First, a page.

(2) is burglary of a dwelling, arson, or extortion, involves use of explosives, or otherwise involves conduct that presents a serious potential risk of physical injury to another. [The italicized portion is generally referred to as the residual clause and is taken verbatim from 18 U.S.C. § 924(e)(2)(B)(ii).]

         The guidelines’ definition of crime of violence is taken from the definition of “violent felony” in § 924(e)(2)(B).

         Petitioner took a direct appeal of his sentence, contending that the evidence was insufficient to show that either he or his accomplice had used force or intimidation to obtain the money they stole. The court of appeals denied the appeal, finding that the jury had had sufficient evidence from which to reach its decision. It noted that petitioner had not raised insufficiency of the evidence as a ground for a judgment of acquittal in the trial court and concluded that his convictions did not amount “to a manifest miscarriage of justice.” United States v. Burnley, 533 F.3d 901, 903 (7th Cir. 2008).

         Petitioner sought post conviction relief under 28 U.S.C. § 2255 in September 2009, contending that both his trial and his appellate counsel had been ineffective. His motion was denied by this court and no certificate of appealability issued. Petitioner appealed the district court’s ruling but the court of appeals found the appeal untimely and dismissed it for lack of jurisdiction. Burnley v. United States, No. 10-2919 (7th Cir. 2010).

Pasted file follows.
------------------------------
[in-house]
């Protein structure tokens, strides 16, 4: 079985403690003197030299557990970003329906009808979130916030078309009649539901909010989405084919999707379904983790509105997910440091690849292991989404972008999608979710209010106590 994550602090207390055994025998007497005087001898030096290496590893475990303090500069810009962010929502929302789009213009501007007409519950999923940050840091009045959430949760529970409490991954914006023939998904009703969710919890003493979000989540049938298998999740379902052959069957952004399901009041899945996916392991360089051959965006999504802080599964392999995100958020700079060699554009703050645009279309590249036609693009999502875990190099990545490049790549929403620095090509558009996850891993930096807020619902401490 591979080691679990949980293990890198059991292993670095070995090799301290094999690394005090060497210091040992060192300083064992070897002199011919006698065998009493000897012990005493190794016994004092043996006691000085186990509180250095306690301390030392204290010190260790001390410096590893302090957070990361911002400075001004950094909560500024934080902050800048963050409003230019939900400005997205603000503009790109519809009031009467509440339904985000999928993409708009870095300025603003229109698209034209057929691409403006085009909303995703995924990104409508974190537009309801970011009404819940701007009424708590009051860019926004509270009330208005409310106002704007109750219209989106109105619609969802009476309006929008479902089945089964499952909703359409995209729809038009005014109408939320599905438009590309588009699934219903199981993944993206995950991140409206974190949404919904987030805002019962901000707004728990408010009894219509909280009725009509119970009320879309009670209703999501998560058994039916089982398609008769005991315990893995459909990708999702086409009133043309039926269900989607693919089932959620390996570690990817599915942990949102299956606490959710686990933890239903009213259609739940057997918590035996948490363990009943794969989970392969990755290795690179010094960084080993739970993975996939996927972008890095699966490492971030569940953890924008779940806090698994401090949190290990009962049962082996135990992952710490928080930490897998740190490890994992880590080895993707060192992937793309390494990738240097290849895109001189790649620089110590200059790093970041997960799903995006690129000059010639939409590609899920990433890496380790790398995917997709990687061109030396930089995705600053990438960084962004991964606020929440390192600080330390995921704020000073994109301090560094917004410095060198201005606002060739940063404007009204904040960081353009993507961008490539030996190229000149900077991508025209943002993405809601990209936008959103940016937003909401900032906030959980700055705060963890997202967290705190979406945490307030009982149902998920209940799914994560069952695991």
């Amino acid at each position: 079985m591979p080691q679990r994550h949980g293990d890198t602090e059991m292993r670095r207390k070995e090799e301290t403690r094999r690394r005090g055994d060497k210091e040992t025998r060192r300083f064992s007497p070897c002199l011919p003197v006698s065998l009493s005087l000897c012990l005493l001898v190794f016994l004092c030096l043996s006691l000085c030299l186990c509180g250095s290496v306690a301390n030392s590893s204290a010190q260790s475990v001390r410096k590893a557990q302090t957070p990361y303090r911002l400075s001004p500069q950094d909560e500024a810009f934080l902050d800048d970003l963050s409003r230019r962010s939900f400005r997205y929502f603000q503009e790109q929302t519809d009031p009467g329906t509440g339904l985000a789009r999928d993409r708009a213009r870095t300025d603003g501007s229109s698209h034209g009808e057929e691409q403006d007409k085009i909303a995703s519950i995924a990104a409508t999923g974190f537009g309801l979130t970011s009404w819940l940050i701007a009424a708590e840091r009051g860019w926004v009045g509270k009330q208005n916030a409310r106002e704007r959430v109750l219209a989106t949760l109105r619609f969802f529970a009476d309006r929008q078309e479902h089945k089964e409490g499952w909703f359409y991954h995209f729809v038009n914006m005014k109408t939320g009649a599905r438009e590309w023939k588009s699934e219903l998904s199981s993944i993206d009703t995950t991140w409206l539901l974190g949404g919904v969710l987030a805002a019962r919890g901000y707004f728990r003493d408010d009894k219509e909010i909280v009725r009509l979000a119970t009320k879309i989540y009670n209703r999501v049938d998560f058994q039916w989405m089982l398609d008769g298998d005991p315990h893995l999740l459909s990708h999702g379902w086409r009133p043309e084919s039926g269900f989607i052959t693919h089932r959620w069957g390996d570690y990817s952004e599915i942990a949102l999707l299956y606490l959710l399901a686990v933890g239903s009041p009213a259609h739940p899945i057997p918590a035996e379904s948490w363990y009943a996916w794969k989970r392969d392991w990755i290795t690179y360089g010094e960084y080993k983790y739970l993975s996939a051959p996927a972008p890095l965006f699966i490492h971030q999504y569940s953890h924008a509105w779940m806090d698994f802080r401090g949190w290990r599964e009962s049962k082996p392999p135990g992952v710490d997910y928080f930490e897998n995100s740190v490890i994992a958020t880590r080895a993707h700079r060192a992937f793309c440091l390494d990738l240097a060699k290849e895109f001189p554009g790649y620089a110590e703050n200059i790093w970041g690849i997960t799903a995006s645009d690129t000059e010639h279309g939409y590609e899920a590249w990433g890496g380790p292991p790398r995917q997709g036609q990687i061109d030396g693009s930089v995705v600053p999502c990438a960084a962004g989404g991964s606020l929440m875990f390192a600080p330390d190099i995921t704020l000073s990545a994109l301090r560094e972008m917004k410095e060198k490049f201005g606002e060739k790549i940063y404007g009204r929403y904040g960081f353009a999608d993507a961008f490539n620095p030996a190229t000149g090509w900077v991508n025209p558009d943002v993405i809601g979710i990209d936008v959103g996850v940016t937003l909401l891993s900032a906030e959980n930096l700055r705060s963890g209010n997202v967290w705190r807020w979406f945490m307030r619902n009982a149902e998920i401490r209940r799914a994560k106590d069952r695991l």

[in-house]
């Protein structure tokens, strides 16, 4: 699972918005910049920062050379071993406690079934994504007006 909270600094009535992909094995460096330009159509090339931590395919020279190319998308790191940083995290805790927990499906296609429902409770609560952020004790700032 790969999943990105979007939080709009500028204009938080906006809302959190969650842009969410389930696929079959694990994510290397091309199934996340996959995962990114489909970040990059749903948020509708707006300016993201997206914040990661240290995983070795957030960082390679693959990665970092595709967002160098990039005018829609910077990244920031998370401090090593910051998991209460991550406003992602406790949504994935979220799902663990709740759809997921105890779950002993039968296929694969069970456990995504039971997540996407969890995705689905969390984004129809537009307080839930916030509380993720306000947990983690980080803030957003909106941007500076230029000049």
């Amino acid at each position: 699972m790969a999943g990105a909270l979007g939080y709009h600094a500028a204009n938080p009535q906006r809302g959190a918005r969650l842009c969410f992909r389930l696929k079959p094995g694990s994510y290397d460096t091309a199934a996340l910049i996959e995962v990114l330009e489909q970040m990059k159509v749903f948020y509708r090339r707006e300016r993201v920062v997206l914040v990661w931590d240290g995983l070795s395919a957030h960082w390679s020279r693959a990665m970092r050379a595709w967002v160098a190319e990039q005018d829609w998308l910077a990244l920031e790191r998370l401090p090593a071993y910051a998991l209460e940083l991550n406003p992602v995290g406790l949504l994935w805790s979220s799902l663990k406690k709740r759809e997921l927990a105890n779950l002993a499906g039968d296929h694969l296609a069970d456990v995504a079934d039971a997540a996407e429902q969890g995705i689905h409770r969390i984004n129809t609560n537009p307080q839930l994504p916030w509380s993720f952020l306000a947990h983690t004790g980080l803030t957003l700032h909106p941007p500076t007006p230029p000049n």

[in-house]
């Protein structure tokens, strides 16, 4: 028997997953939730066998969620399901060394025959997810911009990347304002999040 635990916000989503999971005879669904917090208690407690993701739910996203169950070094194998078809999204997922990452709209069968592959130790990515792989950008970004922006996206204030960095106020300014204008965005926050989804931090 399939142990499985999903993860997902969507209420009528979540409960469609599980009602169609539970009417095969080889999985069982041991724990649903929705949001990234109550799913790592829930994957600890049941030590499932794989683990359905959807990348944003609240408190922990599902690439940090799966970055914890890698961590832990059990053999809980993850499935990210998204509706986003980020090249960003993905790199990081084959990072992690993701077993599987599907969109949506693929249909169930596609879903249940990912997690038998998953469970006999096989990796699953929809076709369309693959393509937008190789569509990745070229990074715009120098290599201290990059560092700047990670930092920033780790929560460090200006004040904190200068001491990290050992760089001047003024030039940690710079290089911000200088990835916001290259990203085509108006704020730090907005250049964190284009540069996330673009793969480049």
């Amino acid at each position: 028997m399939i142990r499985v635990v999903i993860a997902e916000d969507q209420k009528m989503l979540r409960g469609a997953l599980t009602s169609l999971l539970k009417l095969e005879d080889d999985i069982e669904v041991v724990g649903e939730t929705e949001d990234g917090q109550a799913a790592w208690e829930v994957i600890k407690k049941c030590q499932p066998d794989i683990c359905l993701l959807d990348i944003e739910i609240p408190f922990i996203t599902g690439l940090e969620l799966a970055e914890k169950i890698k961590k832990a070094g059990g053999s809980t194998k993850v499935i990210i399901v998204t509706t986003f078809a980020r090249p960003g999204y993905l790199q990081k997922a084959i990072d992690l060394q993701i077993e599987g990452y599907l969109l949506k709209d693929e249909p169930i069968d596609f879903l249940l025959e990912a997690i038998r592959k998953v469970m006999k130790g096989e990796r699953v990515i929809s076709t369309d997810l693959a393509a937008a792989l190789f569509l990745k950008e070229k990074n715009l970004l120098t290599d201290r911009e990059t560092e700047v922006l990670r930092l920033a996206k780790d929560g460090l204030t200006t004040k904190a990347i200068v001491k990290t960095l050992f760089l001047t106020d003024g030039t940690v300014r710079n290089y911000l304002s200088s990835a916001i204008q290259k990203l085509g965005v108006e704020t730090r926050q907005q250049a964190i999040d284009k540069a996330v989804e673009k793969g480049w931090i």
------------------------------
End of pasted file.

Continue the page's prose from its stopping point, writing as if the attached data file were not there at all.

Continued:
Petitioner filed another motion for post conviction relief under § 2255 in June 2014, citing Descamps v. United States, 133 S.Ct. 2276 (2013), and arguing that he should not have been sentenced as a career offender because neither of his prior convictions (first-degree reckless injury and substantial battery) was categorically a crime of violence under the sentencing guidelines. This court dismissed petitioner’s 2014 motion because it was a successive motion and had been filed without the necessary certification of a panel of the court of appeals. 28 U.S.C. § 2255(h). Petitioner appealed, but his appeal was denied. Later, he filed a motion for relief under 28 U.S.C. § 2241 in the United States District Court for the Eastern District of California. This motion was dismissed and petitioner was not granted leave to appeal.

         On October 14, 2015, petitioner filed an application for leave to file a successive § 2255 petition under Johnson, 135 S.Ct. 2251. A panel of the Court of Appeals for the Seventh Circuit gave him permission to do so. He filed his motion on March 4, 2016, with the assistance of the federal defender.

         OPINION

         Although the court of appeals authorized petitioner’s motion, in doing so, it noted that the government had raised a number of defenses, among them that petitioner had defaulted his vagueness argument and that his application was barred by 18 U.S.C. § 2244(b)(1). Rather than rule on any of these arguments, the court of appeals left it to this court to address them “after adversarial testing, ” which the court of appeals could not accommodate in ...